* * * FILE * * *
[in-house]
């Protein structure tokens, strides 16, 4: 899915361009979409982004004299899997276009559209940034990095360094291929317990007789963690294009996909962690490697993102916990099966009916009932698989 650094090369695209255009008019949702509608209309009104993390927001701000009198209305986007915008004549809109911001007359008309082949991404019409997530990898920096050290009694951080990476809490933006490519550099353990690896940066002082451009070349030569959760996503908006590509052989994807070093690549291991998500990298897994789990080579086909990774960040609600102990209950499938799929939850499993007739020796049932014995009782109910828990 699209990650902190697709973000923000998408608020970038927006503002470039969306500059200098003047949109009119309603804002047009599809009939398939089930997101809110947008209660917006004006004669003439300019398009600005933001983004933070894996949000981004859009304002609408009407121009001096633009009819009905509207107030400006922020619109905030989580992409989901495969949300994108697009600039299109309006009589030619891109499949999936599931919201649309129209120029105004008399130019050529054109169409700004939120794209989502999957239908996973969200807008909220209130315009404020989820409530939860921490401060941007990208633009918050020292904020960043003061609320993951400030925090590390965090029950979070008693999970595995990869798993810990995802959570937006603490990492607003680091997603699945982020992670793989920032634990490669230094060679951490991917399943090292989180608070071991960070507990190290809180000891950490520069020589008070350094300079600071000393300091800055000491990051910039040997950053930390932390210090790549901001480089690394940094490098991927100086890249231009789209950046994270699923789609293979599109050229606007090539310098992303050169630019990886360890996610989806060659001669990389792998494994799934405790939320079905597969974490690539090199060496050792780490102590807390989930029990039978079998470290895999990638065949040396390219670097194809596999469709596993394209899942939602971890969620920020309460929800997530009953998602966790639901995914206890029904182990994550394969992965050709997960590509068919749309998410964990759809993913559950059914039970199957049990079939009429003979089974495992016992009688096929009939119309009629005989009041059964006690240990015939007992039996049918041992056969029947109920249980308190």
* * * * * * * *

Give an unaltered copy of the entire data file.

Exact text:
[in-house]
């Protein structure tokens, strides 16, 4: 899915361009979409982004004299899997276009559209940034990095360094291929317990007789963690294009996909962690490697993102916990099966009916009932698989 650094090369695209255009008019949702509608209309009104993390927001701000009198209305986007915008004549809109911001007359008309082949991404019409997530990898920096050290009694951080990476809490933006490519550099353990690896940066002082451009070349030569959760996503908006590509052989994807070093690549291991998500990298897994789990080579086909990774960040609600102990209950499938799929939850499993007739020796049932014995009782109910828990 699209990650902190697709973000923000998408608020970038927006503002470039969306500059200098003047949109009119309603804002047009599809009939398939089930997101809110947008209660917006004006004669003439300019398009600005933001983004933070894996949000981004859009304002609408009407121009001096633009009819009905509207107030400006922020619109905030989580992409989901495969949300994108697009600039299109309006009589030619891109499949999936599931919201649309129209120029105004008399130019050529054109169409700004939120794209989502999957239908996973969200807008909220209130315009404020989820409530939860921490401060941007990208633009918050020292904020960043003061609320993951400030925090590390965090029950979070008693999970595995990869798993810990995802959570937006603490990492607003680091997603699945982020992670793989920032634990490669230094060679951490991917399943090292989180608070071991960070507990190290809180000891950490520069020589008070350094300079600071000393300091800055000491990051910039040997950053930390932390210090790549901001480089690394940094490098991927100086890249231009789209950046994270699923789609293979599109050229606007090539310098992303050169630019990886360890996610989806060659001669990389792998494994799934405790939320079905597969974490690539090199060496050792780490102590807390989930029990039978079998470290895999990638065949040396390219670097194809596999469709596993394209899942939602971890969620920020309460929800997530009953998602966790639901995914206890029904182990994550394969992965050709997960590509068919749309998410964990759809993913559950059914039970199957049990079939009429003979089974495992016992009688096929009939119309009629005989009041059964006690240990015939007992039996049918041992056969029947109920249980308190």